Ireland announced this week it will enact legislation aimed at curbing online hate speech.

Irish Minister for Justice Helen McEntee said that the Incitement to Hatred and Hate Crime Bill will strengthen the ability of authorities to secure hate crime convictions, Irish Central reported.

Hate speech in Ireland is currently under the purview of the 1989 Prohibition of Incitement to Hatred Act. McEntee described that law as “forward thinking for its time” but lamented that only 50 convictions have occurred since that time.

The new law will increase the scope of what constitutes a hate crime by creating new categories and expanding existing categories of offences using eight protected characteristics.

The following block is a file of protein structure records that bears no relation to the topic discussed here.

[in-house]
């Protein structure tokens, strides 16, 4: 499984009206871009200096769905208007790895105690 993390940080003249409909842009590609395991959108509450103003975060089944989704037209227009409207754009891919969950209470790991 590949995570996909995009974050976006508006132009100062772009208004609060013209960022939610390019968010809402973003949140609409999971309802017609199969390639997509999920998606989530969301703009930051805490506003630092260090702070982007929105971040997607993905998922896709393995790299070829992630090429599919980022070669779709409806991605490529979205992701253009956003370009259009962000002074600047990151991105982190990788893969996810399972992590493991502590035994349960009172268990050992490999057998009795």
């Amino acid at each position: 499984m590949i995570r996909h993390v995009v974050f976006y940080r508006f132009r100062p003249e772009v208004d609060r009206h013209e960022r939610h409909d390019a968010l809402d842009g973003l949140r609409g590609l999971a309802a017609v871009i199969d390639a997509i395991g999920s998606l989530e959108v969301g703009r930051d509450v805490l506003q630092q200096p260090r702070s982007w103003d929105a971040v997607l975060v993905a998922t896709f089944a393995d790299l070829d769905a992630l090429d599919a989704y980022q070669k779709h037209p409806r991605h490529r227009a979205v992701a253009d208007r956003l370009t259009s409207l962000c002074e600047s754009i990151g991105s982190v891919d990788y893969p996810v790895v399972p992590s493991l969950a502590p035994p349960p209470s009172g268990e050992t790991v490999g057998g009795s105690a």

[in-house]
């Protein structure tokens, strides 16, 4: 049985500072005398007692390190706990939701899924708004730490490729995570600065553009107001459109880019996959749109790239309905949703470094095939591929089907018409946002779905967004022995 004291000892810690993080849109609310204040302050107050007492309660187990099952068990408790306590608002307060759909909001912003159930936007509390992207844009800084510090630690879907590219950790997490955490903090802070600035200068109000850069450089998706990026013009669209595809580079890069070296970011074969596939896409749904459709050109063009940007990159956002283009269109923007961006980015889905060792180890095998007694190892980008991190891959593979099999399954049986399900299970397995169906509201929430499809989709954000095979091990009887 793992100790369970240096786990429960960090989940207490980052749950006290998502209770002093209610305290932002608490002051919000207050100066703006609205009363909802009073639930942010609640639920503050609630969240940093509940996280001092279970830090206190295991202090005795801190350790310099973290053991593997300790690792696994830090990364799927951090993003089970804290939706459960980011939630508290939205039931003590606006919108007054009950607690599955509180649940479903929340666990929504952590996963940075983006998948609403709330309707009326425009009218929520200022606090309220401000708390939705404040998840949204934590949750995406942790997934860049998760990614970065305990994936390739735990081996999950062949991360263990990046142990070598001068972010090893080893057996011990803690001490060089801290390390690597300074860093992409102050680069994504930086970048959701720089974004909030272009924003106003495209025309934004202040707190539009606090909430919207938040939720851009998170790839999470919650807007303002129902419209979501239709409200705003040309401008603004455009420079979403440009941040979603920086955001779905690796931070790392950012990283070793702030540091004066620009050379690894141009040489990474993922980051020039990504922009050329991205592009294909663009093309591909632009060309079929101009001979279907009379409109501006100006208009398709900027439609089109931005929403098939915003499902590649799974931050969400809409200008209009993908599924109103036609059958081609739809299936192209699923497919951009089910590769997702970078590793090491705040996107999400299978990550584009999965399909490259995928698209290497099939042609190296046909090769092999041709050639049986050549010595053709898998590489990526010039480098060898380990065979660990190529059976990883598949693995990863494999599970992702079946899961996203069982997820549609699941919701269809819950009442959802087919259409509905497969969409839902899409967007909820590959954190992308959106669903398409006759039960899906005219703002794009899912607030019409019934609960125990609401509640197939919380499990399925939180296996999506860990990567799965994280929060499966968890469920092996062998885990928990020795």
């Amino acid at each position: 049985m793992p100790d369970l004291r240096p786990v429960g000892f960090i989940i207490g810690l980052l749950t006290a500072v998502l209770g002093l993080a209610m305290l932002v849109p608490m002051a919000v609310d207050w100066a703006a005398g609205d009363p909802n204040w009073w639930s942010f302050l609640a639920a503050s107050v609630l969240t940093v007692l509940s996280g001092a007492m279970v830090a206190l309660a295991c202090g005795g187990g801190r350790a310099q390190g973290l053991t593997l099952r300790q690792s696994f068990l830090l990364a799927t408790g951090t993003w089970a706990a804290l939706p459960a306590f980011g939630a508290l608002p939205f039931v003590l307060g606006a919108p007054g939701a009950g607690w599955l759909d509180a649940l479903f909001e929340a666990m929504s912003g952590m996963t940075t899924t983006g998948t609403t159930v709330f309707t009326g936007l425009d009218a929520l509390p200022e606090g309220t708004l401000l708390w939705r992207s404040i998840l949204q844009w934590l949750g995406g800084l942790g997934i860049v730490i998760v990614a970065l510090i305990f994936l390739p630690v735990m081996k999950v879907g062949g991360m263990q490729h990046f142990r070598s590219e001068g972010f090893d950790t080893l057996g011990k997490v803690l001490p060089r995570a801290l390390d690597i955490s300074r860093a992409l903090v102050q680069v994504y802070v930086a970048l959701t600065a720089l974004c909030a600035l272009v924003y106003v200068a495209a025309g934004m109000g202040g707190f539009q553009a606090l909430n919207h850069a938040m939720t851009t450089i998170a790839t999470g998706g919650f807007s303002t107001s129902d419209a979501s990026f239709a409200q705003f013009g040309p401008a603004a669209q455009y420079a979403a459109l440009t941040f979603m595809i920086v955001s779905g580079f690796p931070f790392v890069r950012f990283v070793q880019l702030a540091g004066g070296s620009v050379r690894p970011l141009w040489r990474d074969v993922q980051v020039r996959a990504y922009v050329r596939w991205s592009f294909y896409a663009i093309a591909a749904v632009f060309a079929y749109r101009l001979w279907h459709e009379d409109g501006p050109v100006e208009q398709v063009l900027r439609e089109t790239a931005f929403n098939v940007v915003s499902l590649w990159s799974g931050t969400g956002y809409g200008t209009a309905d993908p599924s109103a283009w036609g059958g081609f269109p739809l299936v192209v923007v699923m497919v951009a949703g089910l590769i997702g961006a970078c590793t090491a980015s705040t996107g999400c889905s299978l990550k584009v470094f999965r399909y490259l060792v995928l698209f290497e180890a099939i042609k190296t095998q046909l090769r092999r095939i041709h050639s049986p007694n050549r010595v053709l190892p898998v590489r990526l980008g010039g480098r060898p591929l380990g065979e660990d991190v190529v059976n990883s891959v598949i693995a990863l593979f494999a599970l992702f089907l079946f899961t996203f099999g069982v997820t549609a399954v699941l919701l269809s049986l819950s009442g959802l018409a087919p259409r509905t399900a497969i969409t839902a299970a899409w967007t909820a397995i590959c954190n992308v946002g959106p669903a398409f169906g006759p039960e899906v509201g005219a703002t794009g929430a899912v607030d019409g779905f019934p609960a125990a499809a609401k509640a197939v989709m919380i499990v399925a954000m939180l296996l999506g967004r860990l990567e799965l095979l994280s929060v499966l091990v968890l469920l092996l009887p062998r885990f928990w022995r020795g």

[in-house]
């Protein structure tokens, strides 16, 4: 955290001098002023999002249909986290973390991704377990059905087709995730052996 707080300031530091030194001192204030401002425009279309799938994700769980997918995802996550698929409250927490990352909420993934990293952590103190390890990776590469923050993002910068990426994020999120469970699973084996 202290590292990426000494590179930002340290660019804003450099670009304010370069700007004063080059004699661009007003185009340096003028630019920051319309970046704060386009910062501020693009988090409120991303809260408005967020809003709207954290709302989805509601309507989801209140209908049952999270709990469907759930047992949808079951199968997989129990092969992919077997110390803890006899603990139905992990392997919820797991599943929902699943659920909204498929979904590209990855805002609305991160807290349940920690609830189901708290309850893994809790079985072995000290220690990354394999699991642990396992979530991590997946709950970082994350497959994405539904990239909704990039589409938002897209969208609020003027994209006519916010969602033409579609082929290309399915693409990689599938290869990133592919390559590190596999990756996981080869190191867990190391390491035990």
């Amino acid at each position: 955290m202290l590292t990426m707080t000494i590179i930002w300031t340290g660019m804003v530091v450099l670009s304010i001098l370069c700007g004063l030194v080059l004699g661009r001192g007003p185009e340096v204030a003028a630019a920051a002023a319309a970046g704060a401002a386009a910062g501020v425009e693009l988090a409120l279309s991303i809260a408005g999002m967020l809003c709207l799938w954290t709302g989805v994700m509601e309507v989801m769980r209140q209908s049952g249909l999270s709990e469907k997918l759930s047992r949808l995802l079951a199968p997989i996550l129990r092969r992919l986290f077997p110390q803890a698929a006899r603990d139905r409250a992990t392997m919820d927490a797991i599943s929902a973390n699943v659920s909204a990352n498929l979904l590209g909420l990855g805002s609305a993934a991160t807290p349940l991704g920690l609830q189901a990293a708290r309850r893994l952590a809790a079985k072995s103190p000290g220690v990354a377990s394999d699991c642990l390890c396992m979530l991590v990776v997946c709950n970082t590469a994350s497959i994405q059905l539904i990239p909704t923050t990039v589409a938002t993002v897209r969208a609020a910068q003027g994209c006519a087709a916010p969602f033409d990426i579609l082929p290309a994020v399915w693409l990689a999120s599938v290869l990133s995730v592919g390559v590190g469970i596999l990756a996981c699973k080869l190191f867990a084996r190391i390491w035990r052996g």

“We all have a right to feel safe and to be safe but for somebody to feel unsafe simply because of who they are, so their race, their religion, the color of their skin, and their sexual orientation, it’s not a society that I want to live in, and it’s not what we should be tolerating," McEntee said.

McEntee added that the new legislation will target “online hateful content” and that social media companies are committed to enforcing the new legislation.

The new law will include a threshold for what is considered criminal incitement to hatred, including intent or recklessness.